Where is home after all? The strikingly dark Belgian film Home is based on real events, and it will make you reconsider your views on where “home” should be. Is it a physical place, an address? Or is home a place where your heart belongs, a family? Home will make you rethink and reflect about feelings of belonging and displacement. It’s a fresh and dynamic essay on those born this century, their predicaments and issues.
Director Fien Troch accomplishes an outstanding and complex result in her fourth feature, which she developed via Script ‘n Pitch at the TorinoFilmLab (in Turin, Italy) and won the Arte France Cinema Prize. Home is a very close to real portrait of the gaps between generations, fathers and sons, and their struggles to get along. Generations that are apart as a consequence of the extreme advance of new technologies like games and mobile phones. These technologies highlight their differences and pushing them further apart.
Home is very audacious in its analysis of the clash of generations especially because it takes a very deep look at the relationships between families and their kids, instead of kids and teachers. It will raise awareness in a very actual matter: a family’s responsibility to bring up their kids, instead of allowing them to be indoctrinated by schools.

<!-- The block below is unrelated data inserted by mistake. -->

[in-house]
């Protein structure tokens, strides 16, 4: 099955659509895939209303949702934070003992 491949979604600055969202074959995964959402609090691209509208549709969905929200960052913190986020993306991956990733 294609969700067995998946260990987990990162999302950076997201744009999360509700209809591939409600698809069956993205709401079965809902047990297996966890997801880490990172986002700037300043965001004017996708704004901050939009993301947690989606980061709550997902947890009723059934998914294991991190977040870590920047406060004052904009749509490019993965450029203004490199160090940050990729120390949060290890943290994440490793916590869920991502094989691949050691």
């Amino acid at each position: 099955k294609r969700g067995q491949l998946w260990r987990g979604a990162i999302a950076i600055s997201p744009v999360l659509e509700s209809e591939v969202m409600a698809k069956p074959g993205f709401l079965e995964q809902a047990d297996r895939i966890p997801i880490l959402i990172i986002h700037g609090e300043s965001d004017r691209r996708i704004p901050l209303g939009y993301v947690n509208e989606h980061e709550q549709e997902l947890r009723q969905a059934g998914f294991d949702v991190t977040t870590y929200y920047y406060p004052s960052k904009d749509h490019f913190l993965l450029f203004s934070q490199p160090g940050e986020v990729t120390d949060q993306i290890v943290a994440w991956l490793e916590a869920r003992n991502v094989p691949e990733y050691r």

The film focuses on the arrival of teenager Kevin at his aunt Sonja’s house after being released from prison for a very serious attack on a civilian during a street fight. Having been abandoned by his own family, Kevin develops in his new ‘home’ a close relationship with his cousin Sammy and his friends from school. This new group of friends and new lease of life will give him a new chance but also will call him to deal with his outbursts of anger in order to avoid living as a young delinquent. During this journey Kevin meets John and discovers that he’s not alone. Many young people of the same generation face similar problems, and broken families seem to be everywhere. Meanwhile the parents and especially Kevin’s aunt Sonja are struggling to establish a bond with their teenage children.
The Belgian director cleverly portrays the uphill struggle for teenagers. They are being raised by a generation of mothers and fathers who are dysfunctional themselves, and who do not have the skills and abilities to raise kids in such complex times. Home is a brave statement of the fragility of two generations, and the outcome may come as a shock to you.
Home showed at the 73rd Venice Film Festival (in 2016) as part of the Horizons Section, when this piece was originally written. It is out as part of the Docs from around the World Collection (part of the Walk This Way Collection) on VoD on April 9th (2018). Click here in order to view the film on iTunes.